Review: Superman Adventures Vol. 2 trade paperback (DC Comics)

[A series on DC’s animated tie-in comics collections by guest reviewer Zach King. Zach writes about movies at The Cinema King and about comics on Instagram at Dr. King’s Comics.]

Superman Adventures, Vol. 2 is both a completionist’s dream and nightmare. That’s true not only because it’s a midpoint in the aborted reprints of the DCAU’s Man of Steel book (a conversation for another time) but also to the way that this particular volume reads, the choices its editors made, and the unusual structure imposed on this volume as a standalone anthology book. I didn’t notice these patterns and problems as a young reader, but taking this volume in one sitting, Superman Adventures becomes an exercise in apophenia.

Taken as a whole, the second trade collection of Superman Adventures begins and ends with stories about Superman suffering from mysterious plagues; the collection bifurcates a pair of Mark Evanier stories about the streets of Metropolis; the book’s best chapters are on either end of Evanier; and at the heart of the book is another third of the crossover that “started,” more or less, in Batman & Robin Adventures, Vol. 3. Put another way, the structure forms a perfect palindrome - Plague/Best/Evanier/Crossover/Evanier/Best/Plague - and I found myself fairly flummoxed once I’d passed the halfway marker in the book. Hadn’t I just read all this before?

[See the latest DC trade solicitations.]

From another point of view, the book begins with Scott McCloud’s three final issues of Superman Adventures: a two-parter about Superman’s aforementioned malady, followed by a zany baseball game that reads like a Silver Age classic. (Issue #13 was originally published with the Bronze Age tagline “Strange Sports Stories!”) McCloud is as good as ever here, and Rick Burchett remains a steady hand at the artistic till. Though the two-parter about an ailing Superman overstays its welcome by a few pages, McCloud makes the time for some of his standout tropes: an overwhelmingly selfless Superman, silent panels punctuating gags about time, and a powerfully human supporting role for the doctor treating Superman. Unbeknownst to Superman (or so we think), Dr. Bernard is being blackmailed by Lex Luthor to sabotage the Man of Steel’s recovery.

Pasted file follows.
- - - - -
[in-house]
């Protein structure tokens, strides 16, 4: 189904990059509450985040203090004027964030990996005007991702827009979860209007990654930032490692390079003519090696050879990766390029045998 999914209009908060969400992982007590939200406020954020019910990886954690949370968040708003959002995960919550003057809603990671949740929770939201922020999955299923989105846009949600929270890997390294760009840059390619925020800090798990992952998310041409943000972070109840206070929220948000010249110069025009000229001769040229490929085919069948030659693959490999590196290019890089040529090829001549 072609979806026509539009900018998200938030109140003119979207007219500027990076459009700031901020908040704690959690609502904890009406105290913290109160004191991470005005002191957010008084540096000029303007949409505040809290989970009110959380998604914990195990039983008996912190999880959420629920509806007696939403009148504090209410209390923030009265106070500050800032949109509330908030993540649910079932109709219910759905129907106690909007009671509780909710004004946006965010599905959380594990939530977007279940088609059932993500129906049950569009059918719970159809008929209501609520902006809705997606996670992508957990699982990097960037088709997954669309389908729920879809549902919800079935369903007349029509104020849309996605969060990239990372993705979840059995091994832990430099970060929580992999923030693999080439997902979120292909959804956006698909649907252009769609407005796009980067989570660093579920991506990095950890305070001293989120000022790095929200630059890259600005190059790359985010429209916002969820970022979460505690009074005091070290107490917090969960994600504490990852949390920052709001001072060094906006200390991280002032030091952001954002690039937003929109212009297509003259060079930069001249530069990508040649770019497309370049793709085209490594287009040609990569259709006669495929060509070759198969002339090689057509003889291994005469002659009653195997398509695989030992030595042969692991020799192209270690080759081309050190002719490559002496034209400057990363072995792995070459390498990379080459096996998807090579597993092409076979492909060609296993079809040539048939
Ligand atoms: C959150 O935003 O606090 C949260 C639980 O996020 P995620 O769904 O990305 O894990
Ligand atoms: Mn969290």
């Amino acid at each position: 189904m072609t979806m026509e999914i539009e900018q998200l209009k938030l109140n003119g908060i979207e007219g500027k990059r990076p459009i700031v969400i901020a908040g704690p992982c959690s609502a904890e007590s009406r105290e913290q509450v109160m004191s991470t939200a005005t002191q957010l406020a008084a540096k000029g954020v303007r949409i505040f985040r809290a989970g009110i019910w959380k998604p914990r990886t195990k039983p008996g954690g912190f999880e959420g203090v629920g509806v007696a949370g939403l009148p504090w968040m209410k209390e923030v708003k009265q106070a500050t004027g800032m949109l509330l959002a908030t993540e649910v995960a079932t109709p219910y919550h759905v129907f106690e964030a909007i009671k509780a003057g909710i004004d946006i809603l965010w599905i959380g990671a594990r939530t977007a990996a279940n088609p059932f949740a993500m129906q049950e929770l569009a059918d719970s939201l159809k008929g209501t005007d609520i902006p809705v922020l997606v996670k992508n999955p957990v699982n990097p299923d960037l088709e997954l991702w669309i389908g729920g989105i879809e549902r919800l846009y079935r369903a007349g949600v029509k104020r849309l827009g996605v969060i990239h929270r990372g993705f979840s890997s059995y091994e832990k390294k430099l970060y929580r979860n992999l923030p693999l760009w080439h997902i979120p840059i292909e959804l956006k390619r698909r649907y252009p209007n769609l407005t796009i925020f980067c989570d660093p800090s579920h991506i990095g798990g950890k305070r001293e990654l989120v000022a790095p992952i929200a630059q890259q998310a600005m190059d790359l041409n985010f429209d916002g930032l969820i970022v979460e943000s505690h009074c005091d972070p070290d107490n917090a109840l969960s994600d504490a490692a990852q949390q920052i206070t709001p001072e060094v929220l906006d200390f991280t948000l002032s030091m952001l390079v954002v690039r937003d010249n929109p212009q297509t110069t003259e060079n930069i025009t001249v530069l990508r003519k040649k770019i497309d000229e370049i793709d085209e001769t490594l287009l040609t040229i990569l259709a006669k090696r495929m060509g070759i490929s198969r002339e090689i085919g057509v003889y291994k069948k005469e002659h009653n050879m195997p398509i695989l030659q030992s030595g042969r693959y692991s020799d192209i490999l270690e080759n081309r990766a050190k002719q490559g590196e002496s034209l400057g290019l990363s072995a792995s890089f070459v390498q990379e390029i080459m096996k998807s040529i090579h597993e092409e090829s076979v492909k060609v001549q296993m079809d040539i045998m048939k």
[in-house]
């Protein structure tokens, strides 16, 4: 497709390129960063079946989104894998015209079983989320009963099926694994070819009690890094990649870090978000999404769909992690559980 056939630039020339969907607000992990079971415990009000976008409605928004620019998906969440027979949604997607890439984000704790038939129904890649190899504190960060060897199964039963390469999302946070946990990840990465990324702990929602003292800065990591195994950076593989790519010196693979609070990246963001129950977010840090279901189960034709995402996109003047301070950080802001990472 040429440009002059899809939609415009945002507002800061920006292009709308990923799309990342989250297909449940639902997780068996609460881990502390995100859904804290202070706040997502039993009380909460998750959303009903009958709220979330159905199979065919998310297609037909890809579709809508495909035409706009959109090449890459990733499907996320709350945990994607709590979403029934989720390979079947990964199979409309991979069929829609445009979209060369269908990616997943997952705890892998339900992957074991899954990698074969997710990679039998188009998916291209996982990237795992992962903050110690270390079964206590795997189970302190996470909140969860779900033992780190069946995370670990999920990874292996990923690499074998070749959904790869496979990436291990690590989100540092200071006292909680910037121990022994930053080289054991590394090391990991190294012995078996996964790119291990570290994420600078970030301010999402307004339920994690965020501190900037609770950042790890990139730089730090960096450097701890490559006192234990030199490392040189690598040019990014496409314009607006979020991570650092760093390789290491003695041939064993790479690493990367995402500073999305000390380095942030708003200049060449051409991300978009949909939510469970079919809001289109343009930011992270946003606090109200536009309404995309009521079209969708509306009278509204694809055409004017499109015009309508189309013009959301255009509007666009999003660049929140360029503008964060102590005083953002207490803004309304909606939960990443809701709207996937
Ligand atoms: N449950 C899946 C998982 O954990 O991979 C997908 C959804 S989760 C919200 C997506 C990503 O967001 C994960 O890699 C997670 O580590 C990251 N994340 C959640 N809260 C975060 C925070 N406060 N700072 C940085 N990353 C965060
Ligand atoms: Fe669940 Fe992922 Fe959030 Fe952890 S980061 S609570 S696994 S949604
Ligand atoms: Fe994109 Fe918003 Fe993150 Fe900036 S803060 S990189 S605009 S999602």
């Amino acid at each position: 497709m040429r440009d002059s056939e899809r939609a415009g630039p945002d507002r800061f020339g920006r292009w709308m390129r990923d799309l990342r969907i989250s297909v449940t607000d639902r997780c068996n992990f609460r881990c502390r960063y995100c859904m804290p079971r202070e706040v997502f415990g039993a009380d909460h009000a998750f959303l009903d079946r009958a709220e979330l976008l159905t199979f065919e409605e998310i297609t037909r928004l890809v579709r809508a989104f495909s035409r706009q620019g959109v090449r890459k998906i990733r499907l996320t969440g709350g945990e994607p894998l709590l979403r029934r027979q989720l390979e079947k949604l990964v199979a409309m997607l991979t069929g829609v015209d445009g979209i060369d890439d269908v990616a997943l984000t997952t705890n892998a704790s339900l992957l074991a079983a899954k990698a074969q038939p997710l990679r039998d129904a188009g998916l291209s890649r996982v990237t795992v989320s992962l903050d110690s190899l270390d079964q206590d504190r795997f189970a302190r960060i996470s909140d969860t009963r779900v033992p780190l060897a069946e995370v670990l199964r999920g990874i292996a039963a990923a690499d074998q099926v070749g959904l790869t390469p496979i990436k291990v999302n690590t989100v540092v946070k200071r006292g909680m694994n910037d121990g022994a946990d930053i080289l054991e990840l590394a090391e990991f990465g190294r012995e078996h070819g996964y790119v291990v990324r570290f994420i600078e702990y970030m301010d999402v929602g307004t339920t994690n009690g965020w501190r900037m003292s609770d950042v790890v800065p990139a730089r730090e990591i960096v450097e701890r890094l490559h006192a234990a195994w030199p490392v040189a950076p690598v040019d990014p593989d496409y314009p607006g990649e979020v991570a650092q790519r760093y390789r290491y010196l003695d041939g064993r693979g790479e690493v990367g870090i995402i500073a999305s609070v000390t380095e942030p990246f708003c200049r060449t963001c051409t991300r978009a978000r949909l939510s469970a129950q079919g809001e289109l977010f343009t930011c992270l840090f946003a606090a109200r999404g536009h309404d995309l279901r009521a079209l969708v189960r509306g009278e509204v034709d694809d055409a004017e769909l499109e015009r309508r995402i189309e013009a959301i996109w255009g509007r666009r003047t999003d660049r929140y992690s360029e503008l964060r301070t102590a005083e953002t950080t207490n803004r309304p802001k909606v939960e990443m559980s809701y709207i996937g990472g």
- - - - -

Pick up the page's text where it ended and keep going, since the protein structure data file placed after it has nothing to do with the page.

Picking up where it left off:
If Dr. Bernard is wearing the theatrical mask of tragedy, his scientific counterpart Emil Hamilton is surely wearing the comedian’s face. In “Grand Slam,” Superman throws out an opening pitch before the baseball diamond is overtaken by alien gladiators who insist that Superman join them in combat, lest the entire planet be destroyed for his refusal. It’s bonkers big action from there, illustrated ably by Burchett, and Hamilton’s climactic batting practice is a perfect punchline to this issue - and, indeed, McCloud’s tenure with this Superman. One wonders, on the strength of Superman Adventures, whether McCloud might have become to Superman what Paul Dini is to Batman.

McCloud’s successor is no slouch - no less than Mark Evanier, apprentice to Jack Kirby and a scholar in his own right. While Evanier’s later uncollected issues of Superman Adventures would pair the Last Son of Krypton with Mister Miracle, his two issues here might well be dubbed “Streets of Metropolis,” spotlighting Angela Chen and Bibbo Bibbowski. These stories are not instant classics, dealing with forgettable mercenary villains in sci-fi get-up, but it’s nice to see Angela and Bibbo take center stage in a way that eclipses but doesn’t overwhelm Superman’s heroism. What’s more, Evanier writes a note-perfect Clark Kent, unable to open a jar while also managing to scour a room of paper files to find the necessary dirt on Lex Luthor. If McCloud was interested in the formal play of a cartoon city like Metropolis, Evanier is exploring the deep humanity of the city, right down to its most discreet resident, Clark Kent.